Researchers have managed to find a way to improve the mechanical stability of wearable solar cells’ active layers.
Wearable photovoltaic cells have long been the dream of many people. After all, it could be pretty useful to have a free form of endlessly renewable energy sewn into your clothes to charge your devices on the go. The trouble is that silicon-based solar cells tend to be quite brittle, which has made them impractical as wearable materials.
But now researchers at Rice University in Houston, Texas, say they have managed to find a way to improve the mechanical stability of wearable cells’ active layers. They have done so through the incorporation of an internal elastic network, which relies not on unbending inorganic silicone but on flexible organic carbon-based polymers.
Their device can capture sunlight and convert it into electric currents. Better yet: the organic materials are thin, lightweight and semitransparent. They can also be manufactured cheaply. On the downside, their efficiency at converting sunlight into electricity is at around 15%, as opposed to the 22% of silicon-based solar cells.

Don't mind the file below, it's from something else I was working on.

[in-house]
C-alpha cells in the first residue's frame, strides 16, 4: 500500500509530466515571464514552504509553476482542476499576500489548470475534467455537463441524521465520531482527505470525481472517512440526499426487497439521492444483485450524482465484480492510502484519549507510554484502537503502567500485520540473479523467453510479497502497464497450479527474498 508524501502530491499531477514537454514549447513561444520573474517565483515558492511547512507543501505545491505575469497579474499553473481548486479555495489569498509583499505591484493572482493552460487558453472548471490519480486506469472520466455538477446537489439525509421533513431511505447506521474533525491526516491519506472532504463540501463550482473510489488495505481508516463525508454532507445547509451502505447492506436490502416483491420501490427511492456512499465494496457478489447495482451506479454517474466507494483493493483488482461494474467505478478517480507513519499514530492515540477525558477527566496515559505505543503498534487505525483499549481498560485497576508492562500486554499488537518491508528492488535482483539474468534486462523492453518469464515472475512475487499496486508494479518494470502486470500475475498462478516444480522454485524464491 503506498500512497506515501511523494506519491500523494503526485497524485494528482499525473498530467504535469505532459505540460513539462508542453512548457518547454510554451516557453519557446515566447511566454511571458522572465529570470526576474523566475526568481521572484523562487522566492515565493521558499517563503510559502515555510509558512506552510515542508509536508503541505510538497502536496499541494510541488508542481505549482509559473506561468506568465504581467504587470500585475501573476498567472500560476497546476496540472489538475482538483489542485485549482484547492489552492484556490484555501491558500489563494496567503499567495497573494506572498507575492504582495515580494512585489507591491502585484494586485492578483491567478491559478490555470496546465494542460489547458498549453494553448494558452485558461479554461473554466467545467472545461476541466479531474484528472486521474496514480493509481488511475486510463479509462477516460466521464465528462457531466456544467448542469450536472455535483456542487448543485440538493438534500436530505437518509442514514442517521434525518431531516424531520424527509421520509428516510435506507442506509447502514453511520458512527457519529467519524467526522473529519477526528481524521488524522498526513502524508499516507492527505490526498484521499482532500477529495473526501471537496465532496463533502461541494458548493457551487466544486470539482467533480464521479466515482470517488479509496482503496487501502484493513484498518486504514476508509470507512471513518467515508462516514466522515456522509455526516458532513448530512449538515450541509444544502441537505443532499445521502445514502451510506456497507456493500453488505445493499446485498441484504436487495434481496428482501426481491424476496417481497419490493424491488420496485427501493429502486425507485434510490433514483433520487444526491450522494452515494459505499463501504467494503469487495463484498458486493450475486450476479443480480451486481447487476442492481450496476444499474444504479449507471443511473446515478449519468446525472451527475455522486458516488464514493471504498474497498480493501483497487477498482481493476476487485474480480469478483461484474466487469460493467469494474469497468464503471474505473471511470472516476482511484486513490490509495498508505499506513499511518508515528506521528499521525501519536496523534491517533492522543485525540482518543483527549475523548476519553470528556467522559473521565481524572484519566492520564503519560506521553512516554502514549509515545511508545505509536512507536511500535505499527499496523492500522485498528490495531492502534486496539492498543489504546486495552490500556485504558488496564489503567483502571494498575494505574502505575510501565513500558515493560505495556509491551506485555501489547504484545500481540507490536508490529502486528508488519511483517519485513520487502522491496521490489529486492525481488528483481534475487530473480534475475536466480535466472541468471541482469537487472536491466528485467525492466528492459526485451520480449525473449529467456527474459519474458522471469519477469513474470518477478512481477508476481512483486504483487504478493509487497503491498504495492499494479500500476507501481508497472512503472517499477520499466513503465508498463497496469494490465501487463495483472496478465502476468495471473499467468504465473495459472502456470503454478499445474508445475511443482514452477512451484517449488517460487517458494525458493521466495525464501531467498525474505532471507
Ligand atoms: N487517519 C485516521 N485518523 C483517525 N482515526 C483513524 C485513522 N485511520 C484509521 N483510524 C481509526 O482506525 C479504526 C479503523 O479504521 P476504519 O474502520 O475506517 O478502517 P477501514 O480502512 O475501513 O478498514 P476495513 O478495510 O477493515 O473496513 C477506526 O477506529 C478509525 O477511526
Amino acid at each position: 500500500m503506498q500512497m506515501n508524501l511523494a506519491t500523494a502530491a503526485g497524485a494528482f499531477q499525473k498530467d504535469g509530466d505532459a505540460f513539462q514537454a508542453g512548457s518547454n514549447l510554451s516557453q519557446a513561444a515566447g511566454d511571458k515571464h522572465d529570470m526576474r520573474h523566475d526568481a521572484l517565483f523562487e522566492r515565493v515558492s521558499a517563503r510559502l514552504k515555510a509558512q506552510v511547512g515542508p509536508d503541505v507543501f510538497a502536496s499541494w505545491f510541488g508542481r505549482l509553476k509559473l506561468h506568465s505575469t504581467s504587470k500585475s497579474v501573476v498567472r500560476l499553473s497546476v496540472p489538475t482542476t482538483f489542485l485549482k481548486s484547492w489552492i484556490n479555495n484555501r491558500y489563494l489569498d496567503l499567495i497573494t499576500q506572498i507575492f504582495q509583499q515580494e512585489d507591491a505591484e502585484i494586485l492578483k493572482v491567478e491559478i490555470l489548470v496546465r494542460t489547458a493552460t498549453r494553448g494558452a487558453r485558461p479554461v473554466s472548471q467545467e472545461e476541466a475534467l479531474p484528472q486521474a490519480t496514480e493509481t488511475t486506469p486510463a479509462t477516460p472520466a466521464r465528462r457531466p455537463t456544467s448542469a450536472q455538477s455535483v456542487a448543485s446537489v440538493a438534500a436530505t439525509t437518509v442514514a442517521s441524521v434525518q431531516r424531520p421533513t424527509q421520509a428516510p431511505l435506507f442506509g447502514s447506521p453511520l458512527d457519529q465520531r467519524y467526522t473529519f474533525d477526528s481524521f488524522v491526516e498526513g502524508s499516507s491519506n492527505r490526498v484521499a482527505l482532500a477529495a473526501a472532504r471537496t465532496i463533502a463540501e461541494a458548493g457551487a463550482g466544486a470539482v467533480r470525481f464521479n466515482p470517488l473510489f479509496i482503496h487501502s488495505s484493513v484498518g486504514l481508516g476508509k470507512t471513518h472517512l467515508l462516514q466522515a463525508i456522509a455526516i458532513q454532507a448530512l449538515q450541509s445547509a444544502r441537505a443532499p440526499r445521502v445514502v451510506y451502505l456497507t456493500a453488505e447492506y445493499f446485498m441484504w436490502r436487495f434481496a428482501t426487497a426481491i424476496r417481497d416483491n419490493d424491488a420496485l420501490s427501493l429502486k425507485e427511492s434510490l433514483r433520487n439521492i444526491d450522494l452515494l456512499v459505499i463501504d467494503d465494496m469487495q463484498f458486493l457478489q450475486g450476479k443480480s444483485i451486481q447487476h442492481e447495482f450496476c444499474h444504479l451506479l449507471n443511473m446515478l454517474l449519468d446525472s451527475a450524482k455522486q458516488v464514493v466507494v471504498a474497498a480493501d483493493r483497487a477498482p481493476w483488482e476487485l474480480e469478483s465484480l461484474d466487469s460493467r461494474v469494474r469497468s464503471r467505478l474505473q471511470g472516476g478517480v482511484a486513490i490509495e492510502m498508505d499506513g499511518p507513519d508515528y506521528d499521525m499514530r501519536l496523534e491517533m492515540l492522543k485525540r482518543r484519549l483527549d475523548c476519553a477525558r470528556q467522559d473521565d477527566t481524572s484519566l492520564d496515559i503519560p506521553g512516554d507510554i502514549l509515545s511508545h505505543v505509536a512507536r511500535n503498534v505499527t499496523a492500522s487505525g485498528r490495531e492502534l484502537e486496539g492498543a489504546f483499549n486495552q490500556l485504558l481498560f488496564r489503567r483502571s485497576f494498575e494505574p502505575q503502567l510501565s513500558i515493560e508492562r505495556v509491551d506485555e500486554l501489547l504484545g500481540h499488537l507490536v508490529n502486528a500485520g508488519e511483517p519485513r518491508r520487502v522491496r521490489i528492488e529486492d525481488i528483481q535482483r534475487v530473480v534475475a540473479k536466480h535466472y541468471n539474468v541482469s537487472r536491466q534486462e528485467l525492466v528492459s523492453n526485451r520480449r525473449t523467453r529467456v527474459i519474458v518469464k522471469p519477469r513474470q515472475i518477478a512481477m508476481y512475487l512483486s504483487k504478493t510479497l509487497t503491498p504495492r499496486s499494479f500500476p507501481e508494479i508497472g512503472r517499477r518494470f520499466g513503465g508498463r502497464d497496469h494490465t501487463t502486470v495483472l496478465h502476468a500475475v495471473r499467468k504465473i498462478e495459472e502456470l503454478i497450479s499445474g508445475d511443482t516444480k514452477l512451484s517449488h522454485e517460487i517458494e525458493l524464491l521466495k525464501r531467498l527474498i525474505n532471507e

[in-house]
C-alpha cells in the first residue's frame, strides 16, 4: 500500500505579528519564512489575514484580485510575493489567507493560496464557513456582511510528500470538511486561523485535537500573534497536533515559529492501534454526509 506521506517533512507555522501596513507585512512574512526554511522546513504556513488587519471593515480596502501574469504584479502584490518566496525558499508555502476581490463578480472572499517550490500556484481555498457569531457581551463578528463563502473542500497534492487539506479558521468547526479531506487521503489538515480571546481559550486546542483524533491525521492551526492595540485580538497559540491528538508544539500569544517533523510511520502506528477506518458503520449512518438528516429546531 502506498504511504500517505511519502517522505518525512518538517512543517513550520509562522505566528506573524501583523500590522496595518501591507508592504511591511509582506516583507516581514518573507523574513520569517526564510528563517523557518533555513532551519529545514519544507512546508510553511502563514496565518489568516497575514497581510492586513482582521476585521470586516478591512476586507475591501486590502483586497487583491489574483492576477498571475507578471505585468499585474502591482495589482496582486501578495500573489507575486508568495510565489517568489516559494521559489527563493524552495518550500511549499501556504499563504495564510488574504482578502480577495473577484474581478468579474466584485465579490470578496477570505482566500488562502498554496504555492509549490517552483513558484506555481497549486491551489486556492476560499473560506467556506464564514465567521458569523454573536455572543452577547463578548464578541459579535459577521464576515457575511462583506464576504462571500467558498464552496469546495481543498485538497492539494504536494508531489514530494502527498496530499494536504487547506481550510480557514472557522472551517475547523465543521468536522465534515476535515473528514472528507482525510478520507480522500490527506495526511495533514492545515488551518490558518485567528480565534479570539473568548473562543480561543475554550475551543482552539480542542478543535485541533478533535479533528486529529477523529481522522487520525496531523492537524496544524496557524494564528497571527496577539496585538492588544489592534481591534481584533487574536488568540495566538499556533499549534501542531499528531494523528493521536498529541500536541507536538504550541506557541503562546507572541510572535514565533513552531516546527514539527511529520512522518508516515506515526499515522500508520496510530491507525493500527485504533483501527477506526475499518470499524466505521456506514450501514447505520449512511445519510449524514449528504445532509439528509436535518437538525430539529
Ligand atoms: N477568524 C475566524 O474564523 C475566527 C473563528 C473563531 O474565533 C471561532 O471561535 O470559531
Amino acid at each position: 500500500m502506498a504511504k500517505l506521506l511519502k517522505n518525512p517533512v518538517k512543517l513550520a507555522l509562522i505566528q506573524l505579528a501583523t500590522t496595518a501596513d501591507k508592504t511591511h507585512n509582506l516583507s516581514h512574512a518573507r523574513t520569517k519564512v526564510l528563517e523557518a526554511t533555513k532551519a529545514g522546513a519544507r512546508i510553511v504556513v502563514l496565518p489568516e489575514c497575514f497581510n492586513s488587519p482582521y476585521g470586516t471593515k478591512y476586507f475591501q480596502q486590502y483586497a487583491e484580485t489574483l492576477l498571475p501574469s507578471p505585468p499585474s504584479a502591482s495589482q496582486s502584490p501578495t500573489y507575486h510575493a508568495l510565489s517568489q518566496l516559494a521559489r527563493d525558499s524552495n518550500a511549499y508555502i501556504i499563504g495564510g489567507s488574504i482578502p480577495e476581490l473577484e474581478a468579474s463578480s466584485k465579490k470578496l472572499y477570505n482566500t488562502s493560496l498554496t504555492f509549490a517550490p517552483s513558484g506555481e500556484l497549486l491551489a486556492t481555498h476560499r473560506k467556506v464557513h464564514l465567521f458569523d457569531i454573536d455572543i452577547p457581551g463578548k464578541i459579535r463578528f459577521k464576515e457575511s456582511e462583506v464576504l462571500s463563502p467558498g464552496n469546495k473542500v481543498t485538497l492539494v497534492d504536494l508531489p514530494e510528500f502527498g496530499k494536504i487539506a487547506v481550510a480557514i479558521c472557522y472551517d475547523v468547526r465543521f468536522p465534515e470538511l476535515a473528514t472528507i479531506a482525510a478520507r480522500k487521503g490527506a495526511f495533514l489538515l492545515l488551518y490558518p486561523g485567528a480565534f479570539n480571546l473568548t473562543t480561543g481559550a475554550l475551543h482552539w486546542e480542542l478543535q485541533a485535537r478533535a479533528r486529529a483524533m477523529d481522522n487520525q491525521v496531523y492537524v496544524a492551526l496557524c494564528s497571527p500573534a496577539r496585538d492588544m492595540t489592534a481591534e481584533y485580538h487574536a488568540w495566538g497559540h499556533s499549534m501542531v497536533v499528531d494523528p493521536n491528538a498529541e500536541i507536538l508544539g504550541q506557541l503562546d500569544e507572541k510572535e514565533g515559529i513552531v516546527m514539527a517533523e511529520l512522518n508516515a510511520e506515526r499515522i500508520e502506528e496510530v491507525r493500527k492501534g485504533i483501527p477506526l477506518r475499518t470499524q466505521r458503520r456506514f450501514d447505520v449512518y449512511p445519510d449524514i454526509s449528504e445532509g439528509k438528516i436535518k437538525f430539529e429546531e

Yet that extra flexibility in the materials is worth the loss of efficiency. “The field has been obsessed with the efficiency chart for a long time,” explains Rafael Verduzco, a chemical and biochemical engineer at the American university. “There’s been an increase in efficiency of these devices, but mechanical properties are also really important, and that part’s been neglected.”
And if solar cells are to be practical as wearable electricity generators, they’d better be flexible “If you stretch or bend things, you get cracks in the active layer and the device fails,” Verduzco adds. “Our idea was to stick with the materials that have been carefully developed over 20 years and that we know work, and find a way to improve their mechanical properties.”
Rather than make a mesh and pour in the semiconducting polymers, the Rice researchers say they have mixed in sulfur-based thiol-ene reagents. The molecules blend with the polymers and then crosslink with each other to provide flexibility. The amount of thiol-ene used determines the level of flexibility and influences the cells’ conductivity. With too little thiol-ene in the mix, the crystalline polymers can crack more easily under stress; with too added, however, the material loses some of its efficiency.
The magic formula, the researchers say, is a 20% content of thiol-ene, which makes the material both flexible enough and efficient enough. “If we replaced 50 per cent of the active layer with this mesh, the material would get 50 per cent less light and the current would drop,” Verduzco said. “We found there’s essentially no loss in our photocurrent up to about 20 per cent. That seems to be the sweet spot.”